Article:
The consultation is out there now and it contains some very interesting views on how the FCA is going to regulate our industry. Second charge mortgages (or as we know them, secured loans) are going to become regulated mortgage contracts and therefore will fall under the majority of the same FCA rules and guidance as current first charge mortgages.
Undoubtedly there are going to be some restrictions that limit certain areas where business is currently written, the obvious one being affordability. More stringent rules regarding stress-testing and income and expenditure will mean some deals written to date will no longer qualify.
The FCA has raised concerns regarding poor practices; not making consumers aware other options may be available, the risks of securing against property, poor affordability assessments and the charging of fees.
There is no doubt that there are areas that the industry can improve on. However, it is also a massive opportunity.
For the first time, first and second charge mortgages are going to have to be viewed together – and that is the opportunity.
When a consumer is raising additional funds they must be made aware of the possible options; a remortgage, a further advance or a secured loan. This can be as part of an initial disclosure rather than as part of the sales process, but it means that second charges will enter the consciousness of a whole new audience.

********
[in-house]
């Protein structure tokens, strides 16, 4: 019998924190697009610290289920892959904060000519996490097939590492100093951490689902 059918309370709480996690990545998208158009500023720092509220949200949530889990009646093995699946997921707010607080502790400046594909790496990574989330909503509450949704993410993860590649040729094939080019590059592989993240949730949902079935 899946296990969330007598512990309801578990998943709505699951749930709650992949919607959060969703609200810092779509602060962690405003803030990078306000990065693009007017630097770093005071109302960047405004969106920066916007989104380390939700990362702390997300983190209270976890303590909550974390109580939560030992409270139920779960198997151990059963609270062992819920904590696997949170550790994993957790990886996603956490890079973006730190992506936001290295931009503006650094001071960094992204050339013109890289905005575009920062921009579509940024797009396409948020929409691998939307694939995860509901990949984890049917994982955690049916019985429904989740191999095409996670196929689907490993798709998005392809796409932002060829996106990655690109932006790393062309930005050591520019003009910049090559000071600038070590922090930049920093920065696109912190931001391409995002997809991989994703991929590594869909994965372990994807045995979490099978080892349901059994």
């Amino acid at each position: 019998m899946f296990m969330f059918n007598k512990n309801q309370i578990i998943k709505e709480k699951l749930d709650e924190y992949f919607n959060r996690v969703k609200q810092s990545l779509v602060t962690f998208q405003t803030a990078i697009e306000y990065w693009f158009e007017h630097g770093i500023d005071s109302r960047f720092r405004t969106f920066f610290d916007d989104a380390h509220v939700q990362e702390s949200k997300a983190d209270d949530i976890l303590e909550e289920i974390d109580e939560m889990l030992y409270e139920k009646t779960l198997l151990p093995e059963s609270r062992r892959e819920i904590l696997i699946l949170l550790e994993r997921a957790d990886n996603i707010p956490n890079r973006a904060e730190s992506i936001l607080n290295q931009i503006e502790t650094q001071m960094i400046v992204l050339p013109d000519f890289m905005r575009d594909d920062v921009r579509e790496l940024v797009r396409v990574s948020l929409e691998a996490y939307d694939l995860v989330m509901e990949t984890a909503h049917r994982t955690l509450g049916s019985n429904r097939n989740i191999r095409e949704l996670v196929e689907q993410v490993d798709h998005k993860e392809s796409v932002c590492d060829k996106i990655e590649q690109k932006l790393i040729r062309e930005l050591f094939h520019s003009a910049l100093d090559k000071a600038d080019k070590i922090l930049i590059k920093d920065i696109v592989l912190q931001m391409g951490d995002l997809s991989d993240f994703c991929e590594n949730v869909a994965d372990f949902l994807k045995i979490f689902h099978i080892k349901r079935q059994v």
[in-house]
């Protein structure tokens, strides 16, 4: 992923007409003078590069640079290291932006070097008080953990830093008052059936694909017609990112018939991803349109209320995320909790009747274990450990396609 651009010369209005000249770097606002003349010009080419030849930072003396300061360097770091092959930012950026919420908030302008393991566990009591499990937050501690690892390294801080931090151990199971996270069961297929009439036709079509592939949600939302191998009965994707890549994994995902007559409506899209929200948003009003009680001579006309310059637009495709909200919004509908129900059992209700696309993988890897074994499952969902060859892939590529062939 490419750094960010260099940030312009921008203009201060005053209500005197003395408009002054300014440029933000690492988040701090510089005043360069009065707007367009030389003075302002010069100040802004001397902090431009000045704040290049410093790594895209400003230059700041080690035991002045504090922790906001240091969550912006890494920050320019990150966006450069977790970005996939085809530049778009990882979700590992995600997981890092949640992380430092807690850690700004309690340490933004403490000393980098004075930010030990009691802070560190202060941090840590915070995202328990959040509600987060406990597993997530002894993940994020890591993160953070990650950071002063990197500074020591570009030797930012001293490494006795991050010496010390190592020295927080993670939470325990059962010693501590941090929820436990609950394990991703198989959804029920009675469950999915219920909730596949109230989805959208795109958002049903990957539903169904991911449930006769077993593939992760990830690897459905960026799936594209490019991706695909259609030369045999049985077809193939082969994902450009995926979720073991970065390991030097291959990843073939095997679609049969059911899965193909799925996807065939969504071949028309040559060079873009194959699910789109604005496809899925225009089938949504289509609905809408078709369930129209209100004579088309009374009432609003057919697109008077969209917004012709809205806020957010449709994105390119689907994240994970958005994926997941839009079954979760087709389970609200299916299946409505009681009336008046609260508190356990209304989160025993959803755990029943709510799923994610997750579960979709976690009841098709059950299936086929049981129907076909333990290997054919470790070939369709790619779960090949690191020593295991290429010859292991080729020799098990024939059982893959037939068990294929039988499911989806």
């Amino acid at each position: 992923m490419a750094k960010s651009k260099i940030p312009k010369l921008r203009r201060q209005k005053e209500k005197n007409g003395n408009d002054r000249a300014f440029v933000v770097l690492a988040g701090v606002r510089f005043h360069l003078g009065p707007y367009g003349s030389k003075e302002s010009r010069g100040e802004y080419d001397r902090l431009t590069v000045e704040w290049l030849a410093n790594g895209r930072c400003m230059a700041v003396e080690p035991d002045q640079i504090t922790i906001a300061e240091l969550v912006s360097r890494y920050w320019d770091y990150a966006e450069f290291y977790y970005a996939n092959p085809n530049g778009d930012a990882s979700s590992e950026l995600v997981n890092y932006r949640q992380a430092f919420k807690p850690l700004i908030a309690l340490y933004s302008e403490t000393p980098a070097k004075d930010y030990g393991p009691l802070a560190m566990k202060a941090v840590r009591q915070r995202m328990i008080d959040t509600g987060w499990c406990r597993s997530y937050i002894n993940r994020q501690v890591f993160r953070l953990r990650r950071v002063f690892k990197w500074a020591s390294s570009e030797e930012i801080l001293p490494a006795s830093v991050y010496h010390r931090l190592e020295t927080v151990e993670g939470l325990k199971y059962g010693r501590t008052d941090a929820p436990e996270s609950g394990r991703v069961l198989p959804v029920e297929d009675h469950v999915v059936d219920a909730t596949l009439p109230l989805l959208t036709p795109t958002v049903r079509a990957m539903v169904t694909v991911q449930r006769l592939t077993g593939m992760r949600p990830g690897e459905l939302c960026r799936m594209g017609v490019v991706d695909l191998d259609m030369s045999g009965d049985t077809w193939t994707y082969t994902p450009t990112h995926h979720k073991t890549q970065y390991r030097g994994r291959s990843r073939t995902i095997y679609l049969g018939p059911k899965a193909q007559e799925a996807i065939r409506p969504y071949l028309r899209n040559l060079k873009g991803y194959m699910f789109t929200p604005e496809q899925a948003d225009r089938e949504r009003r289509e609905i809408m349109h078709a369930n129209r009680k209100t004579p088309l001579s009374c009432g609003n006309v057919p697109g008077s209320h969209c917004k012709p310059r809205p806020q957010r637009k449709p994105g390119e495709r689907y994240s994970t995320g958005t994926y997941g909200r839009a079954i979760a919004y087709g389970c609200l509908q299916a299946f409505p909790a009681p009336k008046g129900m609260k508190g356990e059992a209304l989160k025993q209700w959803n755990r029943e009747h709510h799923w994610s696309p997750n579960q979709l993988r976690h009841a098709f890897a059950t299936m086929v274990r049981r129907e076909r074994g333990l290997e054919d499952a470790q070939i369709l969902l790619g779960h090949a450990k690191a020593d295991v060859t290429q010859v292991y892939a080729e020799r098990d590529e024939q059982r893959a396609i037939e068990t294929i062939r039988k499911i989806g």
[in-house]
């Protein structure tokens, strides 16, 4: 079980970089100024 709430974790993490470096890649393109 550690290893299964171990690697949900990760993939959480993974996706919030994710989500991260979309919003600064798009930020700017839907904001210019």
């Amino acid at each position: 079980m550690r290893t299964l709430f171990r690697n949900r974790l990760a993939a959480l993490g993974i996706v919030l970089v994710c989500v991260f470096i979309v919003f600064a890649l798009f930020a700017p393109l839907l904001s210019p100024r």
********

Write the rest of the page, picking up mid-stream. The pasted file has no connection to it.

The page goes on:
The new regime will mean lenders can be more creative with their products; fixed rates, the charging of fees and early repayment charges. Rather than having the prescriptive rules that came with the Consumer Credit Act, the lenders in our industry, who have proven time and again their appetite to lend and demonstrated their creativity, now have the ability to design products for a new landscape.
In its paper the FCA said: “Given the risk of consumer detriment, we want to embed good practice and we believe that applying our mortgage rules is the best way to do this.”
That is going to lead to a more qualified, professional industry with well designed, fit for purpose products.
The next few years are going to be challenging but we have to believe that as an industry we will continue to grow.
The consultation period closes on 29 December.
Anyone wishing to take part in the consulation can complete the FCA’s form HERE or write to Terence Denness, policy, risk and research Division, Financial Conduct Authority, 25 The North Colonnade, Canary Wharf, London E14 5HS.